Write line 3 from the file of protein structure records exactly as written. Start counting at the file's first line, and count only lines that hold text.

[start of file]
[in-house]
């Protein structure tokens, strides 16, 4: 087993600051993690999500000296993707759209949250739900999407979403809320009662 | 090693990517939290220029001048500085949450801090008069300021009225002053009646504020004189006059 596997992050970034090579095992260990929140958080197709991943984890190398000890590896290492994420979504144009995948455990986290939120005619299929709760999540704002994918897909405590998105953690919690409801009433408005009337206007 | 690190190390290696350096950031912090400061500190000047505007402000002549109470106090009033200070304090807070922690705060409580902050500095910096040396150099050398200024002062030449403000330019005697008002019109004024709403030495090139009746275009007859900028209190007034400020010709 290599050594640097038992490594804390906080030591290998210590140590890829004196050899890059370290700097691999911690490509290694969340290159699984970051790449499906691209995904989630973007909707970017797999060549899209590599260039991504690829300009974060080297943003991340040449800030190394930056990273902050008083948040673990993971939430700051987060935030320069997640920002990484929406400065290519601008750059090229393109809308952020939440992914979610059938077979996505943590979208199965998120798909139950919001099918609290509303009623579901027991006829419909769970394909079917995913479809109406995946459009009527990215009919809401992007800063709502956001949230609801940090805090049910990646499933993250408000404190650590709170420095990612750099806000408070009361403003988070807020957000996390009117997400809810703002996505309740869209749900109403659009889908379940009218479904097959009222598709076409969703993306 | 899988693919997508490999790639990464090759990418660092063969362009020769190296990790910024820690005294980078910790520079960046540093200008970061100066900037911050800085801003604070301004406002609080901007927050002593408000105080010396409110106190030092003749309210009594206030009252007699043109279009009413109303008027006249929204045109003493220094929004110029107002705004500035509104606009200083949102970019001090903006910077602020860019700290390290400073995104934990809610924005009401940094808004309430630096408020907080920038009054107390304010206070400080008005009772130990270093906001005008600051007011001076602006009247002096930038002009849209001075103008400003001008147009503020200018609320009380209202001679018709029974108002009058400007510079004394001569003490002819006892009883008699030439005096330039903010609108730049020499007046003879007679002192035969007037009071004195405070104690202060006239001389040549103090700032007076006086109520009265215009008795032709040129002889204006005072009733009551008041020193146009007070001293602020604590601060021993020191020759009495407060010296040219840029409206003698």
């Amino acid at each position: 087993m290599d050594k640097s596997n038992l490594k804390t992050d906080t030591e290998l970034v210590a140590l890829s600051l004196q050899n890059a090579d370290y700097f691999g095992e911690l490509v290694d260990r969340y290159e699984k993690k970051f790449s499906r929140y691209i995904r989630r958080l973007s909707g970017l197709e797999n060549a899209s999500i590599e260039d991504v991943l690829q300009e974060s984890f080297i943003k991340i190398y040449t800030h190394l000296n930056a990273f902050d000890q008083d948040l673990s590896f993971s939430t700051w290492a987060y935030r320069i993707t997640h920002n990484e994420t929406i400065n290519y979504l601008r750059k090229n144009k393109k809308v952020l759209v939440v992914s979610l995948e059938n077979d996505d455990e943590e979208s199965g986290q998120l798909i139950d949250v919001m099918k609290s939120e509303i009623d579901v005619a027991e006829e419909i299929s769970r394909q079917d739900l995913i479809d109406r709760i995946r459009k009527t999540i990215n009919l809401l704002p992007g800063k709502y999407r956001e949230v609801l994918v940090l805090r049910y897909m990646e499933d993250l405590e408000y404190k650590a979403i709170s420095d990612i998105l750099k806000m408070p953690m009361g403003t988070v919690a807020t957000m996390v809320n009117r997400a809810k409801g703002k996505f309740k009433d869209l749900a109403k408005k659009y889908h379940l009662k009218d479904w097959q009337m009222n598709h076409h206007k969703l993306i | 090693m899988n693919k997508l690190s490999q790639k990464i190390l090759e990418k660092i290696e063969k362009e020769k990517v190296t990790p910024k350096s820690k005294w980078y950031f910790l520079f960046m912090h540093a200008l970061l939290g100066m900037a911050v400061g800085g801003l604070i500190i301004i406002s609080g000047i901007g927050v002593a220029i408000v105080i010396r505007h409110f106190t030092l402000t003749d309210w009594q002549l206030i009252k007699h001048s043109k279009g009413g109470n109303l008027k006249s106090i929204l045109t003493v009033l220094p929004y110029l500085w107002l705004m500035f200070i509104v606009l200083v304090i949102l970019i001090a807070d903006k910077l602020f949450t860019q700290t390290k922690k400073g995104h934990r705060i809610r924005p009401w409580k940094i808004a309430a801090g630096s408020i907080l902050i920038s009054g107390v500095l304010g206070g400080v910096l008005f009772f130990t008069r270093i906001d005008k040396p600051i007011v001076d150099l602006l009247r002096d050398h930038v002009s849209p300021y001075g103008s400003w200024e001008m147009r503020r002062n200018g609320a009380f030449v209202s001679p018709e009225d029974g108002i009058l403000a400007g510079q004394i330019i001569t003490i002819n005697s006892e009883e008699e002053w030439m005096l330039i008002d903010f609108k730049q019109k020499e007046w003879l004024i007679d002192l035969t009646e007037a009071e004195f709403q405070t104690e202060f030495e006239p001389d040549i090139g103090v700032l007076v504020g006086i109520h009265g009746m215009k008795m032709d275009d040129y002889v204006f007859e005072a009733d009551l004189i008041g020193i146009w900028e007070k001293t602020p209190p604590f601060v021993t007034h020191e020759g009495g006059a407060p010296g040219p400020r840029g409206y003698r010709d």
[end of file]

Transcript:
């Amino acid at each position: 087993m290599d050594k640097s596997n038992l490594k804390t992050d906080t030591e290998l970034v210590a140590l890829s600051l004196q050899n890059a090579d370290y700097f691999g095992e911690l490509v290694d260990r969340y290159e699984k993690k970051f790449s499906r929140y691209i995904r989630r958080l973007s909707g970017l197709e797999n060549a899209s999500i590599e260039d991504v991943l690829q300009e974060s984890f080297i943003k991340i190398y040449t800030h190394l000296n930056a990273f902050d000890q008083d948040l673990s590896f993971s939430t700051w290492a987060y935030r320069i993707t997640h920002n990484e994420t929406i400065n290519y979504l601008r750059k090229n144009k393109k809308v952020l759209v939440v992914s979610l995948e059938n077979d996505d455990e943590e979208s199965g986290q998120l798909i139950d949250v919001m099918k609290s939120e509303i009623d579901v005619a027991e006829e419909i299929s769970r394909q079917d739900l995913i479809d109406r709760i995946r459009k009527t999540i990215n009919l809401l704002p992007g800063k709502y999407r956001e949230v609801l994918v940090l805090r049910y897909m990646e499933d993250l405590e408000y404190k650590a979403i709170s420095d990612i998105l750099k806000m408070p953690m009361g403003t988070v919690a807020t957000m996390v809320n009117r997400a809810k409801g703002k996505f309740k009433d869209l749900a109403k408005k659009y889908h379940l009662k009218d479904w097959q009337m009222n598709h076409h206007k969703l993306i | 090693m899988n693919k997508l690190s490999q790639k990464i190390l090759e990418k660092i290696e063969k362009e020769k990517v190296t990790p910024k350096s820690k005294w980078y950031f910790l520079f960046m912090h540093a200008l970061l939290g100066m900037a911050v400061g800085g801003l604070i500190i301004i406002s609080g000047i901007g927050v002593a220029i408000v105080i010396r505007h409110f106190t030092l402000t003749d309210w009594q002549l206030i009252k007699h001048s043109k279009g009413g109470n109303l008027k006249s106090i929204l045109t003493v009033l220094p929004y110029l500085w107002l705004m500035f200070i509104v606009l200083v304090i949102l970019i001090a807070d903006k910077l602020f949450t860019q700290t390290k922690k400073g995104h934990r705060i809610r924005p009401w409580k940094i808004a309430a801090g630096s408020i907080l902050i920038s009054g107390v500095l304010g206070g400080v910096l008005f009772f130990t008069r270093i906001d005008k040396p600051i007011v001076d150099l602006l009247r002096d050398h930038v002009s849209p300021y001075g103008s400003w200024e001008m147009r503020r002062n200018g609320a009380f030449v209202s001679p018709e009225d029974g108002i009058l403000a400007g510079q004394i330019i001569t003490i002819n005697s006892e009883e008699e002053w030439m005096l330039i008002d903010f609108k730049q019109k020499e007046w003879l004024i007679d002192l035969t009646e007037a009071e004195f709403q405070t104690e202060f030495e006239p001389d040549i090139g103090v700032l007076v504020g006086i109520h009265g009746m215009k008795m032709d275009d040129y002889v204006f007859e005072a009733d009551l004189i008041g020193i146009w900028e007070k001293t602020p209190p604590f601060v021993t007034h020191e020759g009495g006059a407060p010296g040219p400020r840029g409206y003698r010709d």